Soria said she and her partner like to sit on their back porch in the evening.
“Our back porch faces the roof of these people, so when they’re on the roof, it’s like we don’t have any privacy in our yard,” she said.
Westcliff resident Joy Brooks, a mother of two, lives across the street from a duplex and hasn’t had any problems with it.
But she does want to maintain the family-friendly character of the neighborhood so her kids will continue to have a “safe and respectful” environment.
“There’s a difference between a family raising a child and a college student going to TCU,” she said. “I’m all for growth, but still there’s no reason to destroy a bunch of old neighborhoods.”
TCU Overlay only solves one problem
The city adopted the TCU Overlay in 2014 to maintain the neighborhoods’ single-family character.
It only allows three unrelated occupants in a single-family home, down from five.
But five unrelated occupants can live in a duplex or multiplex.
The Westcliff neighborhood has 94 lots zoned for duplexes and 32 zoned for multiplexes, according to documents Knight shared at the November meeting.
But most of those lots have single-family homes on them, Knight said.
Byrd said he heard no opposition to the proposed zoning change.
Below is a side-by-side comparison of current zoning and proposed zoning in the Westcliff area, the latest plans Fort Worth Planning and Development shared with the city council on Jan. 30.
TCU Housing: a space issue
Allen said TCU can only build so many dormitories for so many students.
“I think if you look at the history of TCU maybe over the last 10 or 15 years, you would see that we’ve acquired a significant amount of property, especially on the east side of our campus,” he said.
Some property TCU owns won’t be converted to housing because it’s being used as parking spaces or green space in the “Campus Commons.”
“We’re clearly not going to build in the middle of the Commons,” he said. “We’re not going to build on the baseball field.”
The university is building new housing for 300 students that won’t open until fall of 2019, but that takes time, Allen said.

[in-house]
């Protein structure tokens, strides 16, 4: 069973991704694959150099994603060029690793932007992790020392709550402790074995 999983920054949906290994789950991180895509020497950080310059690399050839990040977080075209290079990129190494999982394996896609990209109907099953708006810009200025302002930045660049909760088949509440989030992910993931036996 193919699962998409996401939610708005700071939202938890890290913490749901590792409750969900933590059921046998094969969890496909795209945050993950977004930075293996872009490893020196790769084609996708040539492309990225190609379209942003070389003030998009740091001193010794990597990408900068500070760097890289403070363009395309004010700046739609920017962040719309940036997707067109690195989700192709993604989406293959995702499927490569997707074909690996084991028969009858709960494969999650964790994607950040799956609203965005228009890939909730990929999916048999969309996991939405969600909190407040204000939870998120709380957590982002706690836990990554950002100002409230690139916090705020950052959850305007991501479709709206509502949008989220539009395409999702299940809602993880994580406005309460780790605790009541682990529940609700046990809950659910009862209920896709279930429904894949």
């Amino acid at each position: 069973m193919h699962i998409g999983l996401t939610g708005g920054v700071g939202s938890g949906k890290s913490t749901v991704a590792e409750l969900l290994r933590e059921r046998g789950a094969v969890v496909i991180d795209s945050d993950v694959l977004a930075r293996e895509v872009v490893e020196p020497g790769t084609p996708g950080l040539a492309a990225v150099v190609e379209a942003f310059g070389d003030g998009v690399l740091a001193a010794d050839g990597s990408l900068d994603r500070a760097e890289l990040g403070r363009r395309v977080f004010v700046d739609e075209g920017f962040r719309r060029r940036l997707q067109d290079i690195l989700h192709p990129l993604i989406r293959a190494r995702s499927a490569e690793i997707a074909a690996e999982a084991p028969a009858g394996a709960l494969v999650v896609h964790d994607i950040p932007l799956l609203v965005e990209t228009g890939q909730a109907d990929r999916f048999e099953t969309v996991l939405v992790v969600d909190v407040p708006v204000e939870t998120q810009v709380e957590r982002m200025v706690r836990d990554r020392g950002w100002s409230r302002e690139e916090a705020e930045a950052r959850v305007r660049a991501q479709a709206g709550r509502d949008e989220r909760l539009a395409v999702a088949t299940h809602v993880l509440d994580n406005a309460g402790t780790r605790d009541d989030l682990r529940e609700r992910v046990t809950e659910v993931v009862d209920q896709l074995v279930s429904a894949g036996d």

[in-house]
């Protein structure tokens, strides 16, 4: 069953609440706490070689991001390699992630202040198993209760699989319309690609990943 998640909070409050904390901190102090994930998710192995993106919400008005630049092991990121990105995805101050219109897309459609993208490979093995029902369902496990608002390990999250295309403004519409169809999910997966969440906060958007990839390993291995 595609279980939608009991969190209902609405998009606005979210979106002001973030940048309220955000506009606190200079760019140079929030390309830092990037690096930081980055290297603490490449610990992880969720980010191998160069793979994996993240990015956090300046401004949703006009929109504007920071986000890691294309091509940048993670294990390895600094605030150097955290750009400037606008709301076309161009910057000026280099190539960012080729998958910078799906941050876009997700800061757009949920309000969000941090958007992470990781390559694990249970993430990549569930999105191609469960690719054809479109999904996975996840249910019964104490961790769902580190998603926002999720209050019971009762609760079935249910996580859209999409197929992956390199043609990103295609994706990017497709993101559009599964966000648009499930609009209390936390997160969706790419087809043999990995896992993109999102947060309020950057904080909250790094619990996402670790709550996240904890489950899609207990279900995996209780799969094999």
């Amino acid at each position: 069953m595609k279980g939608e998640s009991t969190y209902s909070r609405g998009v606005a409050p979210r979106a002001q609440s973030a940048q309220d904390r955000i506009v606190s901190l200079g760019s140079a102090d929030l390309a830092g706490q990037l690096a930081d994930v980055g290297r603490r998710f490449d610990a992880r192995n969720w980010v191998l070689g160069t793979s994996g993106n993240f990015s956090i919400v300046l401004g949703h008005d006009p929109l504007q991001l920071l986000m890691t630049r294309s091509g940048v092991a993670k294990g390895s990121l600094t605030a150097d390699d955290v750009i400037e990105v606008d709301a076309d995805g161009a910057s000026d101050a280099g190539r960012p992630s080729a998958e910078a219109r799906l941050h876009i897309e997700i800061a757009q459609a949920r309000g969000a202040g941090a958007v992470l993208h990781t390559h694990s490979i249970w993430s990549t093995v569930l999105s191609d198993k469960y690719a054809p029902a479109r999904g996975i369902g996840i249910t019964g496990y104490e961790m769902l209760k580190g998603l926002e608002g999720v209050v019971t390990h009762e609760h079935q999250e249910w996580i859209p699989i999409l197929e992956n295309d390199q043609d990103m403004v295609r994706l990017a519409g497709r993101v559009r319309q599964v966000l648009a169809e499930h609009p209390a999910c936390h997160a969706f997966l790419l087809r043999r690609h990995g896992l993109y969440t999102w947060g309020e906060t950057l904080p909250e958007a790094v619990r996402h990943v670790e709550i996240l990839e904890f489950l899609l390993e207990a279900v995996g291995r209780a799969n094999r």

“What happens is these little property developers that are buying up lots here and there, they can move much faster,” he said. “They can buy a lot tomorrow and have something up in four months. We can’t build that fast.”
In 2006, TCU had about 7,600 undergraduate students with about 3,000 living off campus, he said.
Now, TCU has 8,900 undergraduate students with about 4,700 living off campus.
Brownies and silence
Residents at the November Westcliff neighborhood meeting said they are encouraged by TCU’s Neighbor to Neighbor program, a partnership with the city to educate students on their responsibilities as neighbors.
Allen said TCU works with neighborhood associations if there are students who are not being “good neighbors.”
“[Residents] know they have a direct line to the campus office,” he said.
But residents like Hawley recognize that TCU can’t address every issue or complaint.
“At the end of the day, this is ultimately an off-campus issue,” Hawley said.
Soria said she’s seen a change in the fraternity brothers living near her.
She introduced herself one morning with a plate of brownies in hand: “I’m your neighbor, and I wanted to bring you these brownies. And I wanted to let you know that we don’t mind parties in our neighborhood, but we’d really like it if after 11 o’clock you’d take it inside.”
The fraternity held a party the next weekend.
“Sure enough, at 11 o’clock: dead silence,” she said. “They apparently had paid attention, and we appreciated that.”